Organizing a Mind – Writing Our Lives as Caregivers Workshop

Writing Our Lives as Caregivers 8-2017 (1) (1)-page-001When my mother began her slow waltz with dementia, I was living in southern Ohio, dancing in new love and blending families. Mom still resided up north, near Cleveland. Each time I visited, I had witnessed various versions of a mom I didn’t recognize. Each time I drove back to Cincinnati, I was steeped in the shadows of what was soon becoming, or had already become, the darkening of her memory.

The story of how she got from there to here has been the subject of poems, blogs and novels. But the narrative of writing as a tool to forge a new relationship with my mother is a story that is boundless.

Not long after I accepted (maybe not really) Mom’s stage in life, I had been listening to a podcast about an Alzheimer’s writing circle, begun by a well-known psychologist, Dr. Alan Dienstag, and famous novelist/playwright, Don DeLillo. I was prompted to undertake the same.

One day, sipping coffee with Leigh, a good friend from Loveland, I mentioned the prospect. She dropped a hint into our conversation.” If you ever do that, let me know. I might have some time to help.”

Thus was born Found Voices, a writing circle for individuals with mild to moderate cognitive loss who lived at the Alois Alzheimer’s Center in Cincinnati, a facility renowned for their approach in caring for residents, and also renowned for their costs.

The program director not only welcomed my pilot program. She connected us to the executive director, who promptly paid us well for such work. Little did either know, at the time, I had proposed the program to alleviate guilt I was accumulating, while not traveling the miles to see Mom.

For three years, Leigh and I plotted and planned out themes for our circle: Flying and planes. Summer. School. Baseball. Home. Love.

The participants who were with us those three years became dear to us. Mary Lou, Willhemma, Betty. Dotti. We embraced their lives and their hearts. Whatever life those residents had left to give, they gave their all.

That work that propelled me forward to write about my own mother. (www.findyouinthesun.com) That work became the seed in a relationship with Pauletta Hansel, Cincinnati’s Poet Laureate, whose own mother experienced dementia. And the two of us arrived simultaneously at the intersection of art and life. We have decided to stay there a while.

Last summer and winter, through the Alzheimer’s Association of Greater Cincinnati, we offered sessions for caregivers to write and share their musings and mutterings about their loved one experiencing Alzheimer’s or dementia. Or to write and share about the struggle in their own lives, as they contemplate a future without their loved one or a future that might closely resemble that of their mother’s, like I often do.

The poem below was excerpted from Pauletta’s blog, from our summer workshop.

The Alzheimer’s Association of Cincinnati has been enthusiastic in their support of our work. We will offer three caregiver workshops, two in coordination with the Memories in the Making program, and one trial run with professional caregivers, because they too have stories to tell, especially when they sit in for a family who can’t or won’t.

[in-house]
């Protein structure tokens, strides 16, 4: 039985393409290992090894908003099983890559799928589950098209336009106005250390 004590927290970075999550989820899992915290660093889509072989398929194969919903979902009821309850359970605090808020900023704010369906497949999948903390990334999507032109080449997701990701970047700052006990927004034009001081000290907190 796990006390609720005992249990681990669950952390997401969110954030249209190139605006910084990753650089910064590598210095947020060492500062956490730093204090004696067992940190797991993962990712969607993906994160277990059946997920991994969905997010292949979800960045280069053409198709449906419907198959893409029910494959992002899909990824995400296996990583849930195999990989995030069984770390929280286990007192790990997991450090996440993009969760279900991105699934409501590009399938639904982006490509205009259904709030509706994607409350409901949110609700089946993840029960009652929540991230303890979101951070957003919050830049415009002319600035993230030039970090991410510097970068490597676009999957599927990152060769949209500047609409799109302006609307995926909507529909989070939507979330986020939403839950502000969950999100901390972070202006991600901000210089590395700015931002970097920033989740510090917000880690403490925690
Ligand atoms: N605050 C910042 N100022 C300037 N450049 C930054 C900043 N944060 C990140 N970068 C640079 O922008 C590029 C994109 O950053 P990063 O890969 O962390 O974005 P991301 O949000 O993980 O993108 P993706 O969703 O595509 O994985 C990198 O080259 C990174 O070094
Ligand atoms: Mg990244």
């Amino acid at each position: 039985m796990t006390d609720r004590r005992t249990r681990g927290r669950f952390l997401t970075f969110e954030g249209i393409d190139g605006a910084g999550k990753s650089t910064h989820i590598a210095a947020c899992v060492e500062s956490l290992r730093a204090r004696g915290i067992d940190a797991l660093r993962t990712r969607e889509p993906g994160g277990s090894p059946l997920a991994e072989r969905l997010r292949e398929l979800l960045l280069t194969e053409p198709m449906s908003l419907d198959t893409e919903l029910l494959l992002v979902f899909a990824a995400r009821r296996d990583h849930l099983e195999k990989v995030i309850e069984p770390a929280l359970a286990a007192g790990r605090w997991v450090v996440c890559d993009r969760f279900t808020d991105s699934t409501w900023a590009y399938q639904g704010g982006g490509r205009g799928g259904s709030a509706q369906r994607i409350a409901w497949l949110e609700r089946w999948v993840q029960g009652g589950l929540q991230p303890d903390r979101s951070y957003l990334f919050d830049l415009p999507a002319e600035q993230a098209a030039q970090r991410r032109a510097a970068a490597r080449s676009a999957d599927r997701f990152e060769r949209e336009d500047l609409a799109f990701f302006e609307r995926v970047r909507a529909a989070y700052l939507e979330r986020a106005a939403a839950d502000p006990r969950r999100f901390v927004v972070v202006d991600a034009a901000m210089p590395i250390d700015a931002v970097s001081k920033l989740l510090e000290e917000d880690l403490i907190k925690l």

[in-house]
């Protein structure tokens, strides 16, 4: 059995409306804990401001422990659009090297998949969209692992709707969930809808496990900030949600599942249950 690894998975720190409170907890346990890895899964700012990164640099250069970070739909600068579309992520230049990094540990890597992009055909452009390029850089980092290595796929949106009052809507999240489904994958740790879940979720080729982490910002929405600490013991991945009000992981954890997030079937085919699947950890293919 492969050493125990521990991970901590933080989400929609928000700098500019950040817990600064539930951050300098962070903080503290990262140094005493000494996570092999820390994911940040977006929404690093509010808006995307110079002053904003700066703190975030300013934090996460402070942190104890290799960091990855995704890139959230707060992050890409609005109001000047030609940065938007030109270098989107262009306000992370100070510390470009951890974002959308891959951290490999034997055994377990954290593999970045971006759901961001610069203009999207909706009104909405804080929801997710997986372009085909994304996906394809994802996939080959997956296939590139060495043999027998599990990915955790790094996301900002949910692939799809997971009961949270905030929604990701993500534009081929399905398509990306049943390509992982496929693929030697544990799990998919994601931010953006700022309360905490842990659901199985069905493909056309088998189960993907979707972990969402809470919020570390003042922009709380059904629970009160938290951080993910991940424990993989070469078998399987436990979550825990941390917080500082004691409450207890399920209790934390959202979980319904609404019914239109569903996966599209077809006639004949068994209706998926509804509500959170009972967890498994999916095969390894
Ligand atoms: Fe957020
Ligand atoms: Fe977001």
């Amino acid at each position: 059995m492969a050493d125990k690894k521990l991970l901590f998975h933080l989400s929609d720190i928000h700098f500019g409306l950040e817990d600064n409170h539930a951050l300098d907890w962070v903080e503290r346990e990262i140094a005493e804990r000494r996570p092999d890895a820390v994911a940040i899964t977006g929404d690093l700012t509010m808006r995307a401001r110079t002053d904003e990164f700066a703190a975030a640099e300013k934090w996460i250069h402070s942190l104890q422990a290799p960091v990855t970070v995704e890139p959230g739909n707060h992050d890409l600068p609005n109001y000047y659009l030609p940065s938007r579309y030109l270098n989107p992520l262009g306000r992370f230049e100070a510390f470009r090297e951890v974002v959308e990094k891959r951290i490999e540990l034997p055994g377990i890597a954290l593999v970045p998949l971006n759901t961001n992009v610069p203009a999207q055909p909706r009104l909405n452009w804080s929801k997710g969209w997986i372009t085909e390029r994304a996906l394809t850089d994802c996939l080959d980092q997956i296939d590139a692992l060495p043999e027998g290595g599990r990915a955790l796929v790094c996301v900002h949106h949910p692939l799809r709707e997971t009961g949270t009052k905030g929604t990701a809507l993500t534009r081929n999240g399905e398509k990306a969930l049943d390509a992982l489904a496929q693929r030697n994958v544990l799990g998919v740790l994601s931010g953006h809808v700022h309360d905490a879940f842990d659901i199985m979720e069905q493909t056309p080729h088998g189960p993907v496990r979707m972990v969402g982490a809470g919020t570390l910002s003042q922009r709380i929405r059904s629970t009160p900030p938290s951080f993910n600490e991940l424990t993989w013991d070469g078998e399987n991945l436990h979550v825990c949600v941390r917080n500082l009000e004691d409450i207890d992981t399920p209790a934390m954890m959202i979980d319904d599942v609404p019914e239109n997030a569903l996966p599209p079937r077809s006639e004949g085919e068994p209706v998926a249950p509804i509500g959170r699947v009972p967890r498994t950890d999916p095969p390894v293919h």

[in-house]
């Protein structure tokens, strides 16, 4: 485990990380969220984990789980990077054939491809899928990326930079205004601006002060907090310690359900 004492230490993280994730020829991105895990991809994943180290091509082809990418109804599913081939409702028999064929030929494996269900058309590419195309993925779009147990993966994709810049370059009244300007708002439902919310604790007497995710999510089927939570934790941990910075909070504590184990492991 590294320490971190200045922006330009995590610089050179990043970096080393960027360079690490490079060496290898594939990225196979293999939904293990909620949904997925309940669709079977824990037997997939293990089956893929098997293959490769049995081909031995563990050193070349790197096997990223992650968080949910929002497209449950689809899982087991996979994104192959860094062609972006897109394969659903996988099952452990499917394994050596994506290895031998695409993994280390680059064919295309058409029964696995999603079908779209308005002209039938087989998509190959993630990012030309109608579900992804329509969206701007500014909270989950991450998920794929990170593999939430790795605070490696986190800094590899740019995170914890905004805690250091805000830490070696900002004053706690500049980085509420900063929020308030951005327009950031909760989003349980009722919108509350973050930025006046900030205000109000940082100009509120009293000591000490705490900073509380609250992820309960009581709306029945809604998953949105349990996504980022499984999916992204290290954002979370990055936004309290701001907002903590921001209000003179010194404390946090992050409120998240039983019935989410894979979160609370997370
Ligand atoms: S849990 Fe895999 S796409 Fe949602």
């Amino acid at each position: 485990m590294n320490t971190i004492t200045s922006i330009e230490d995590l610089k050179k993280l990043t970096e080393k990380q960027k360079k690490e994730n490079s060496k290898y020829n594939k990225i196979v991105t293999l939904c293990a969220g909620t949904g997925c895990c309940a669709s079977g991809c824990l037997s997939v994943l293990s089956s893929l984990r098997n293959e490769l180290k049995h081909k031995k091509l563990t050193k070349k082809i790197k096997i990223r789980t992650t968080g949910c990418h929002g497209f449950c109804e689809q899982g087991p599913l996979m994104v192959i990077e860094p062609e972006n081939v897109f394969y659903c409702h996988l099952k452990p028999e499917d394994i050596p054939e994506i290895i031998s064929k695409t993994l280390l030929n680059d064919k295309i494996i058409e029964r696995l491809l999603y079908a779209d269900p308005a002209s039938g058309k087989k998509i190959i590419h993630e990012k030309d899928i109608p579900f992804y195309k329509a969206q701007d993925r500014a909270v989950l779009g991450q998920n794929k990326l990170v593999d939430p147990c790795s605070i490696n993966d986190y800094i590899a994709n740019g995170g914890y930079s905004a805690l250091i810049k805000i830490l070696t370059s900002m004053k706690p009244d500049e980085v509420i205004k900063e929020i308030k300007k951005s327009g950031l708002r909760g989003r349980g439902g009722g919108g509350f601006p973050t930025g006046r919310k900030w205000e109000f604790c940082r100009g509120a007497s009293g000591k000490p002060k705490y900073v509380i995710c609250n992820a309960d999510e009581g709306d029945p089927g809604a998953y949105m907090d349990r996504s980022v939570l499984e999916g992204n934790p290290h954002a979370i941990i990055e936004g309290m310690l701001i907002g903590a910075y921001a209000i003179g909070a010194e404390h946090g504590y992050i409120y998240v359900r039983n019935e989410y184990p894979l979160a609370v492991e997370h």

FullSizeRender (34)I have made a life out of my mother’s life. Not her past one, or ones, though I don’t know if she has nine or not. But the life I made has been created from her present one. It’s not the life I planned for either of us. My mother was the extraordinary organizer. She would have never tolerated an unorganized mind. But she tolerates me. And in the interim, I help others organize their mind and their love.

FREE workshops August 12, October 21 & February 10th. Sessions begin at 9 a.m. Each session is hosted at a different venue. Check the website for details.

 

This poem is a weaving together of snippets of writing from the participants of Cincinnati Poet Laureate Pauletta Hansel’s workshop at the Alzheimer’s Association of Greater Cincinnati on July 16, 2016. Innumerable residents of Cincinnati are caring for loved ones with dementia —mothers, fathers, husbands, wives. Their experiences of tenderness and loss are all too often untold. Credit to Pauletta Hansel for the weaving. Read more.
For As Long As We Can: Writing our Lives as Caregivers

There is much more hurting than healing
in our lives right now.
An incredible sadness.
Robbed of all this time,
many years, with my mother.
I let go of the colorful gal I once knew;
now her words cut through me like a machete,
leave a hemorrhage like no other.
All this before I even sit down.
I want so desperately to believe
God has a miracle for my dad,
for my beautiful Gina, in beautiful Bermuda—
how I would love to take her again,
away from the tiny world she knows
—and the bitterness of that impossibility.

I hold to every word, to every syllable,
to every streak of black
remaining in Mom’s soft white hair.
I know I am still her baby girl.
I cling to my old memories.
I don’t want it to change, but it does.
But then, a conversation—mother and daughter.
Mom hunched her shoulders
and walked in a silly way, making me laugh.
She doesn’t need that jacket on,
but she’ll wear it anyway,
singing “76 Trombones” and I join in.
It takes her a moment to connect
my place in her room
with my place in her life.
I know she is in there.